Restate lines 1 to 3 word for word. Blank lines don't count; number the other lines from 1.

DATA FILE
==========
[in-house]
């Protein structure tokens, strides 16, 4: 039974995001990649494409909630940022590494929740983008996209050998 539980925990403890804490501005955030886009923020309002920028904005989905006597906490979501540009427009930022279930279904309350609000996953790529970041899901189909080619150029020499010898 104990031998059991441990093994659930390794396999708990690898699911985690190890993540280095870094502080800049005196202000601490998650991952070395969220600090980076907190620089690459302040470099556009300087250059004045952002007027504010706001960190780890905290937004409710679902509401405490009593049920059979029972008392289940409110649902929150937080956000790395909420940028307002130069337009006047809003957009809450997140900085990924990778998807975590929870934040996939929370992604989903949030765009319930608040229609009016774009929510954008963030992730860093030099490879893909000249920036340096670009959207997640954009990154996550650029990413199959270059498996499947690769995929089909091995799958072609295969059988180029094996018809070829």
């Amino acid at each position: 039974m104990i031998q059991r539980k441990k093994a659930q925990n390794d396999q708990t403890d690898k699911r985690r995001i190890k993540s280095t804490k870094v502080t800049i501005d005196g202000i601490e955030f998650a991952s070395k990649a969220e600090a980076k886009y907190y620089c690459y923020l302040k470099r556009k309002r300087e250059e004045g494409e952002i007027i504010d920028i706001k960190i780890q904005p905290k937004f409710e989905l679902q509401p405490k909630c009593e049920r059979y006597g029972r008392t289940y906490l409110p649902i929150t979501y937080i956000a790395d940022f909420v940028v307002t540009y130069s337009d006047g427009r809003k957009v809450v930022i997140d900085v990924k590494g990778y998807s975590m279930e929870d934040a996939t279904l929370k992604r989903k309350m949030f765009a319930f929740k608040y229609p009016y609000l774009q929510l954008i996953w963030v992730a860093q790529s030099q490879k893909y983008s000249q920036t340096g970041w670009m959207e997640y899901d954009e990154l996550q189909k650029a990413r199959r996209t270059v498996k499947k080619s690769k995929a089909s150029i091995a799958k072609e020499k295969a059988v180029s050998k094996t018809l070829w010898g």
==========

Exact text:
[in-house]
């Protein structure tokens, strides 16, 4: 039974995001990649494409909630940022590494929740983008996209050998 539980925990403890804490501005955030886009923020309002920028904005989905006597906490979501540009427009930022279930279904309350609000996953790529970041899901189909080619150029020499010898 104990031998059991441990093994659930390794396999708990690898699911985690190890993540280095870094502080800049005196202000601490998650991952070395969220600090980076907190620089690459302040470099556009300087250059004045952002007027504010706001960190780890905290937004409710679902509401405490009593049920059979029972008392289940409110649902929150937080956000790395909420940028307002130069337009006047809003957009809450997140900085990924990778998807975590929870934040996939929370992604989903949030765009319930608040229609009016774009929510954008963030992730860093030099490879893909000249920036340096670009959207997640954009990154996550650029990413199959270059498996499947690769995929089909091995799958072609295969059988180029094996018809070829």
């Amino acid at each position: 039974m104990i031998q059991r539980k441990k093994a659930q925990n390794d396999q708990t403890d690898k699911r985690r995001i190890k993540s280095t804490k870094v502080t800049i501005d005196g202000i601490e955030f998650a991952s070395k990649a969220e600090a980076k886009y907190y620089c690459y923020l302040k470099r556009k309002r300087e250059e004045g494409e952002i007027i504010d920028i706001k960190i780890q904005p905290k937004f409710e989905l679902q509401p405490k909630c009593e049920r059979y006597g029972r008392t289940y906490l409110p649902i929150t979501y937080i956000a790395d940022f909420v940028v307002t540009y130069s337009d006047g427009r809003k957009v809450v930022i997140d900085v990924k590494g990778y998807s975590m279930e929870d934040a996939t279904l929370k992604r989903k309350m949030f765009a319930f929740k608040y229609p009016y609000l774009q929510l954008i996953w963030v992730a860093q790529s030099q490879k893909y983008s000249q920036t340096g970041w670009m959207e997640y899901d954009e990154l996550q189909k650029a990413r199959r996209t270059v498996k499947k080619s690769k995929a089909s150029i091995a799958k072609e020499k295969a059988v180029s050998k094996t018809l070829w010898g």